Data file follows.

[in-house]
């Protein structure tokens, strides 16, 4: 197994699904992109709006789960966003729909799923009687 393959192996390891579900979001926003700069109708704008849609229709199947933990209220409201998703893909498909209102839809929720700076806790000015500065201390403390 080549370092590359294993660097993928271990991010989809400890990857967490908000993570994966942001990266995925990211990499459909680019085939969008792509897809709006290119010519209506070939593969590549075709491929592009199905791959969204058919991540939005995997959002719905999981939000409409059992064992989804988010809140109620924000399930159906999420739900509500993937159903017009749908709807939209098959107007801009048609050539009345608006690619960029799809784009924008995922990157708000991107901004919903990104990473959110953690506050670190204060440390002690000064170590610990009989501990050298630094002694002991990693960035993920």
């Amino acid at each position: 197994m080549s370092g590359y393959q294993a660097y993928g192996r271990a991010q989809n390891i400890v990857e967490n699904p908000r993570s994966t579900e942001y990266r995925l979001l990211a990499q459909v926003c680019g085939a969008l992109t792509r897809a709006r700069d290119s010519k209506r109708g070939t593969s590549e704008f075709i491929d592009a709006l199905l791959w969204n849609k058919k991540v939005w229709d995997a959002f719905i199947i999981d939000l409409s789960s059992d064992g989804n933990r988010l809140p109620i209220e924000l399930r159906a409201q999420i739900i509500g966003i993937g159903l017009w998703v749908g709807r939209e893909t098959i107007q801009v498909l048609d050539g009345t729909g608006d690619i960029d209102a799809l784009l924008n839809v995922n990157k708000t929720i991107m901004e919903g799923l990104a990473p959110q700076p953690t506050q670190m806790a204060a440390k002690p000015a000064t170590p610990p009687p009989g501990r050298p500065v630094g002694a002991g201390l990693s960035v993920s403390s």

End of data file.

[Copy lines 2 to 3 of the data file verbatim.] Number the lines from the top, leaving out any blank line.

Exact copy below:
């Protein structure tokens, strides 16, 4: 197994699904992109709006789960966003729909799923009687 393959192996390891579900979001926003700069109708704008849609229709199947933990209220409201998703893909498909209102839809929720700076806790000015500065201390403390 080549370092590359294993660097993928271990991010989809400890990857967490908000993570994966942001990266995925990211990499459909680019085939969008792509897809709006290119010519209506070939593969590549075709491929592009199905791959969204058919991540939005995997959002719905999981939000409409059992064992989804988010809140109620924000399930159906999420739900509500993937159903017009749908709807939209098959107007801009048609050539009345608006690619960029799809784009924008995922990157708000991107901004919903990104990473959110953690506050670190204060440390002690000064170590610990009989501990050298630094002694002991990693960035993920």
């Amino acid at each position: 197994m080549s370092g590359y393959q294993a660097y993928g192996r271990a991010q989809n390891i400890v990857e967490n699904p908000r993570s994966t579900e942001y990266r995925l979001l990211a990499q459909v926003c680019g085939a969008l992109t792509r897809a709006r700069d290119s010519k209506r109708g070939t593969s590549e704008f075709i491929d592009a709006l199905l791959w969204n849609k058919k991540v939005w229709d995997a959002f719905i199947i999981d939000l409409s789960s059992d064992g989804n933990r988010l809140p109620i209220e924000l399930r159906a409201q999420i739900i509500g966003i993937g159903l017009w998703v749908g709807r939209e893909t098959i107007q801009v498909l048609d050539g009345t729909g608006d690619i960029d209102a799809l784009l924008n839809v995922n990157k708000t929720i991107m901004e919903g799923l990104a990473p959110q700076p953690t506050q670190m806790a204060a440390k002690p000015a000064t170590p610990p009687p009989g501990r050298p500065v630094g002694a002991g201390l990693s960035v993920s403390s």